After the Civil War, ex-Union Colonel John Henry Thomas and ex-Confederate Colonel James Langdon are leading two disparate groups of people through strife-torn Mexico. John Henry and ... See full summary »
Texas Ranger Jake Cutter arrests gambler Paul Regret, but soon finds himself teamed with his prisoner in an undercover effort to defeat a band of renegade arms merchants and thieves known as Comancheros.
Cole Thornton, a gunfighter for hire, joins forces with an old friend, Sheriff J.P. Hara. Together with an old Indian fighter and a gambler, they help a rancher and his family fight a rival rancher that is trying to steal their water.
The McCandles ranch is run over by a gang of cutthroats led by the evil John Fain. They kidnap little Jacob McCandles and hold him for a million dollar ransom. There is only one man who is brave enough and smart enough to bring him back and that man is Big Jake. Written by
Christopher D. Ryan <firstname.lastname@example.org>
Cinema Center Films (CCF) also produced The Boys in the Band (1970), a film that examined gay men, the year before "Big Jake"--a subject matter that would not have been palatable, for a business partner, to John Wayne, had he known about it. See more »
In the hotel room, James clearly punches Jake above the left eye, yet blood flows from his lip. See more »
What do you do when cockroaches get in the woodwork, Michael?
Smoke 'em out?
Why not wait for them to make the first move?
Because waiting is good for them and bad for us. You get impatient, nervy, careless and maybe dead.
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Mark this down as a very entertaining western with more realistic gunfight scenes than most films, meaning the good guys get shot as well as the villains. John Wayne's "The Searchers," a very similar movie story-wise, gets a lot better press than this film but "Big Jake" is just as good, if not better.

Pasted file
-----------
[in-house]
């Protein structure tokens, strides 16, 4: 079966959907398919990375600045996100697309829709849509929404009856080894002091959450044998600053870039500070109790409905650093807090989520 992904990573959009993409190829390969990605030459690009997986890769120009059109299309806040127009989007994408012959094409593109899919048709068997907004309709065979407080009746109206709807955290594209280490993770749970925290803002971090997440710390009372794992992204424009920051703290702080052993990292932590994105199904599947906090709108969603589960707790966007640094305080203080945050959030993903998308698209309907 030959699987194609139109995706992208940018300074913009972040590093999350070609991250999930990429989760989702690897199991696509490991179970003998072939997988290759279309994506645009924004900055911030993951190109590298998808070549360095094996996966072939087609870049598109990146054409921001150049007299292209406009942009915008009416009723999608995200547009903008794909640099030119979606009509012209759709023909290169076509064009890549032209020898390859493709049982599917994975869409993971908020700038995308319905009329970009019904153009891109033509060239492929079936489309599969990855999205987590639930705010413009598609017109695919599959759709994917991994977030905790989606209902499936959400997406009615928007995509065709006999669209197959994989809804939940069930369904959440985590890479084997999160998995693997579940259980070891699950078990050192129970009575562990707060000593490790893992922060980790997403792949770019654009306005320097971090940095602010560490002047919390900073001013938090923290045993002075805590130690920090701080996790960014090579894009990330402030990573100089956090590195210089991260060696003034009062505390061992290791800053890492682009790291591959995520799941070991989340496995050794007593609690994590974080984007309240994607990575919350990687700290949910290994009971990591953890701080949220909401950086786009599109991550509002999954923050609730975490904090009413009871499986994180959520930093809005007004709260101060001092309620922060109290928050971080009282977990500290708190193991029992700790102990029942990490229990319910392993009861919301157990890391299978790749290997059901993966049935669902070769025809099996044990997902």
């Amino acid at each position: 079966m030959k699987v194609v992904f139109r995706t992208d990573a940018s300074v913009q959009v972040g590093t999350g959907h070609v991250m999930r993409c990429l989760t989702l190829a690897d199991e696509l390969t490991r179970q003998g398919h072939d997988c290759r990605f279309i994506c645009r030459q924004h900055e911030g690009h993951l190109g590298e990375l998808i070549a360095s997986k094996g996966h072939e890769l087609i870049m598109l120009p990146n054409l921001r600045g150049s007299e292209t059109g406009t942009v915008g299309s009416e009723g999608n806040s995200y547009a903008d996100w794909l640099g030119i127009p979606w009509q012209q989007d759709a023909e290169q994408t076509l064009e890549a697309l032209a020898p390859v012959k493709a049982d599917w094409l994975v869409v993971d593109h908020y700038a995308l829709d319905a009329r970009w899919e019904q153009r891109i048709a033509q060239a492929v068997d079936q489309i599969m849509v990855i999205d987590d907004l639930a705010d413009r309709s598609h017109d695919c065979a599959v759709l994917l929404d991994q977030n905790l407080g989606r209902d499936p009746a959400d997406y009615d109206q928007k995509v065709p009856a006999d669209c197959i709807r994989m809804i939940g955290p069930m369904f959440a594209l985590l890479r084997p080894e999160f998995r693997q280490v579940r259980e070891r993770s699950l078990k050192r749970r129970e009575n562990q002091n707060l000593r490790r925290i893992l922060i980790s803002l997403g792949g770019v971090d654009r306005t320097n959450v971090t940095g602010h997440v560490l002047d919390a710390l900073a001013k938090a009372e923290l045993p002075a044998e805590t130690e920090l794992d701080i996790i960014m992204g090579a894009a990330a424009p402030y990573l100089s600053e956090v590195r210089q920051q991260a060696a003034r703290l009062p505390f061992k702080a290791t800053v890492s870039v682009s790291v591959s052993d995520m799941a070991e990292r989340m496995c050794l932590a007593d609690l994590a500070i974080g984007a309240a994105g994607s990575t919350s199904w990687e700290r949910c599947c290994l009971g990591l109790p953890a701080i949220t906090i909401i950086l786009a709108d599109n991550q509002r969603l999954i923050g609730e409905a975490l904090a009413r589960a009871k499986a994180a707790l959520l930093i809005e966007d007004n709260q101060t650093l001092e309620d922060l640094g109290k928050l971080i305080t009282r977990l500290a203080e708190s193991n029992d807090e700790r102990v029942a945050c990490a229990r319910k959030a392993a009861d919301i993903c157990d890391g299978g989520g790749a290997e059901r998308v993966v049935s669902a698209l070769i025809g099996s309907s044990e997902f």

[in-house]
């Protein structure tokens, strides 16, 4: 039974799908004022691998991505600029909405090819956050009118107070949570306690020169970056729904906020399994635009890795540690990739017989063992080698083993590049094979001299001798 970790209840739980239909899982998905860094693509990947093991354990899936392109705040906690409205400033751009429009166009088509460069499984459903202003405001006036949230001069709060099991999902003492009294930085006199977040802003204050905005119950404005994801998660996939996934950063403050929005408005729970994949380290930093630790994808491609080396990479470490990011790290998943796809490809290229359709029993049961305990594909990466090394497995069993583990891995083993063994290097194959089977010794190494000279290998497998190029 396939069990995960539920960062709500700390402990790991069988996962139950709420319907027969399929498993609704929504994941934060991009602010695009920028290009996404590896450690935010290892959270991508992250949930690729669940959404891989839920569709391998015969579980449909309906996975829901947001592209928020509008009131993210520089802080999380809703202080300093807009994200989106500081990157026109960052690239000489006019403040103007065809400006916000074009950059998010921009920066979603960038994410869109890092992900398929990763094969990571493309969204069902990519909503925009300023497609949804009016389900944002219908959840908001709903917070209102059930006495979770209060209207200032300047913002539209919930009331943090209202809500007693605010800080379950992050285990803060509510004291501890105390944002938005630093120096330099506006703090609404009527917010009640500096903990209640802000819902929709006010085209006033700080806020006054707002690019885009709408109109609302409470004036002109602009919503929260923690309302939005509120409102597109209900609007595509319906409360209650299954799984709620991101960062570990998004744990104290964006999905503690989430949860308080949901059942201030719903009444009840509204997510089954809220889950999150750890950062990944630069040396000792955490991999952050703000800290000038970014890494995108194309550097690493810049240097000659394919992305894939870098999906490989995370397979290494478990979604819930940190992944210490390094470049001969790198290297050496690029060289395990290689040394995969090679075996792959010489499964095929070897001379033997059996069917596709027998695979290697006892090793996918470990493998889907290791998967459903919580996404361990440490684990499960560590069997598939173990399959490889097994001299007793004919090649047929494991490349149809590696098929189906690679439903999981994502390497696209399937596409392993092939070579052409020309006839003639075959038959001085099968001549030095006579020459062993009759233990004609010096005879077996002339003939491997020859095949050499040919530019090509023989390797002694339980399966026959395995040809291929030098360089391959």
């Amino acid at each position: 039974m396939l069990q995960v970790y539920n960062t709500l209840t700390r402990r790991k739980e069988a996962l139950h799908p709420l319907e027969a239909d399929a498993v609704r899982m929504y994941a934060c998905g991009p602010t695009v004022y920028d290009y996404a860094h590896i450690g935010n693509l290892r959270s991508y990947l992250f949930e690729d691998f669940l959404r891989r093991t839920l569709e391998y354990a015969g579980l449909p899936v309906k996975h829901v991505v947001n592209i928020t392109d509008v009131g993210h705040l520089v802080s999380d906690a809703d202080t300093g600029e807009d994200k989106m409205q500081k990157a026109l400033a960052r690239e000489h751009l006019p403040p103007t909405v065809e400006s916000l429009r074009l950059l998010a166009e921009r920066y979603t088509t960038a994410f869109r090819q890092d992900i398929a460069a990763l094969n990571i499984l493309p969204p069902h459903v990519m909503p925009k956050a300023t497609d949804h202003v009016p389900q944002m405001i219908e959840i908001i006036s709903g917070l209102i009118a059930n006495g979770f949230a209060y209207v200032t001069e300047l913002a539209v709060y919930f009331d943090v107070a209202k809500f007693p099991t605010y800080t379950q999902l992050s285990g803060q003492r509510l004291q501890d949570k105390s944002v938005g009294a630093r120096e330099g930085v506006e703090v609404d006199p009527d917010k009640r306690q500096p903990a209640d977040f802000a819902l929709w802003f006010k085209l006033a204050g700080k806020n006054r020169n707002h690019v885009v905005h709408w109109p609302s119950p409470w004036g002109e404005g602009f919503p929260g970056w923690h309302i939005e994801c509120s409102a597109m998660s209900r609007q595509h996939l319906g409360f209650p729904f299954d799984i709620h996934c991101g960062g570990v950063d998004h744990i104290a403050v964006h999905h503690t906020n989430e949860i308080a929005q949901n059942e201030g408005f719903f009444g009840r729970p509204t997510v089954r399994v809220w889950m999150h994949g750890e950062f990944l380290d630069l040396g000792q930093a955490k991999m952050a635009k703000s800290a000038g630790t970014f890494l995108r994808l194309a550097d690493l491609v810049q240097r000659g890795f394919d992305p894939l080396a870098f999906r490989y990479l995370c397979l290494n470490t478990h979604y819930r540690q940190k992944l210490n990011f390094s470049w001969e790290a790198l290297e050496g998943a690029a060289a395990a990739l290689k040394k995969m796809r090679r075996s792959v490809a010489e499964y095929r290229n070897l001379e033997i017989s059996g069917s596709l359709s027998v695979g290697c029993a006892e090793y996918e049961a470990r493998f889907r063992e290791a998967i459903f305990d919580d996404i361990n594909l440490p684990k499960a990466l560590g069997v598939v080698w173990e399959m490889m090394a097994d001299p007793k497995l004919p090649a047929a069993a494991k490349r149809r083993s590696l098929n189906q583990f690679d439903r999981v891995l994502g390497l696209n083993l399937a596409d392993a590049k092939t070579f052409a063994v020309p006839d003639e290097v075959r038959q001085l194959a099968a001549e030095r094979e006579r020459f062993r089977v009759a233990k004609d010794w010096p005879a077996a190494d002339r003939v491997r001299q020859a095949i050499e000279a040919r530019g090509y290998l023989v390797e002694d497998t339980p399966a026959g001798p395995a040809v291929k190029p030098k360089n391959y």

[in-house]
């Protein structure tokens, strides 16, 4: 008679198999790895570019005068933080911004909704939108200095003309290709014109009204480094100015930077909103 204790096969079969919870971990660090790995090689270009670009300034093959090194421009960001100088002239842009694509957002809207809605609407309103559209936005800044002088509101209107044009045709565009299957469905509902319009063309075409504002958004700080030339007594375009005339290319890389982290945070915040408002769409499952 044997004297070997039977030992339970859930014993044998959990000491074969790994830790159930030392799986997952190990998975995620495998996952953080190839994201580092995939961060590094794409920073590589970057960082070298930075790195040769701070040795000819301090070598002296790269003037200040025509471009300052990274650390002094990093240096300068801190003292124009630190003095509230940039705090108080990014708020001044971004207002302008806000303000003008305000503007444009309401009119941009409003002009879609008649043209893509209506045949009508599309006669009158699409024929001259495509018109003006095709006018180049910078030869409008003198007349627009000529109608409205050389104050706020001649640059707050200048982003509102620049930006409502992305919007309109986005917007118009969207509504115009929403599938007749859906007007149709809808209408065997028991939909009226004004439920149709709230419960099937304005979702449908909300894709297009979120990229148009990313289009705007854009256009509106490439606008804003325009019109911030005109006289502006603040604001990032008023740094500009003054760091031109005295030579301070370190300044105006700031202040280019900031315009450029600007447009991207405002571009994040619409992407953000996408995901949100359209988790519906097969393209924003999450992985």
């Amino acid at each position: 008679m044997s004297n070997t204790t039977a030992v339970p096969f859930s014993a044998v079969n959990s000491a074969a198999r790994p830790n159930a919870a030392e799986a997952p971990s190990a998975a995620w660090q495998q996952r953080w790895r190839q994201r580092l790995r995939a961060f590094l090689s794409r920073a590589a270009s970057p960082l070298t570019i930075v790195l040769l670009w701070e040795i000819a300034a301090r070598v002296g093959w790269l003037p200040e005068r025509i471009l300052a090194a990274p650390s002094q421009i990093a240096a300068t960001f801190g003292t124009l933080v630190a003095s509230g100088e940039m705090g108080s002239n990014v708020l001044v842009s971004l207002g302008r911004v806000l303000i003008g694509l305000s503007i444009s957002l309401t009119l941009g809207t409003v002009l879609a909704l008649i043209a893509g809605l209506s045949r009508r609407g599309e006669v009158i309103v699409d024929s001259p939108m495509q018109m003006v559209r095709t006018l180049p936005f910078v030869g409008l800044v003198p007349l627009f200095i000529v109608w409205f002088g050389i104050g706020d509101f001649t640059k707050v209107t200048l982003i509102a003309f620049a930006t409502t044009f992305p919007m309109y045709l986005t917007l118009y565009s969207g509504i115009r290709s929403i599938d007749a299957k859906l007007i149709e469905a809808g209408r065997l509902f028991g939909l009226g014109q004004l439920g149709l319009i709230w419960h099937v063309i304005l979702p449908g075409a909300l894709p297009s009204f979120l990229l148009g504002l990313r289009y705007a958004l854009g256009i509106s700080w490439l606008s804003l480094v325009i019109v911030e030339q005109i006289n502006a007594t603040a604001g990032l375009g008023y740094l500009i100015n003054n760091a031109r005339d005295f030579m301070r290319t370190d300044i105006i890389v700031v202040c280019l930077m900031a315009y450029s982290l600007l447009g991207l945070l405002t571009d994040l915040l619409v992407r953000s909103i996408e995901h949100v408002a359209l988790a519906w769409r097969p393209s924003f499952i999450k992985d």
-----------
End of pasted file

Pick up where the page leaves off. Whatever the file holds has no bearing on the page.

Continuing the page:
To be fair, while the gunfights in here were well done, the fistfights were an insult. Whenever someone got slugged, such as Wayne belting his kids, it had no effect on them, except just to knock them down for a second or two. In real life, folks, chances are you will knocked unconscious if you are hit in the face, especially by a powerful man like Wayne. This has been a ludicrous fact-of-life, however, in all films for 100 years, not just here.
Other than that, the film is a straight hard-nosed one with Wayne and adversary Richard Boone both fascinating. The dialog between the two was especially fun to hear. Too bad there wasn't more of it. Boone did not have enough lines in this film. Wayne's real-life sons in this film didn't impress me with their acting but they weren't horrible either.
Bruce Cabot was a hoot as an old Indian friend of Wayne's. As with most westerns, there is some nice scenery so if you have the opportunity, watch this on widescreen DVD. It was nice-looking movie.
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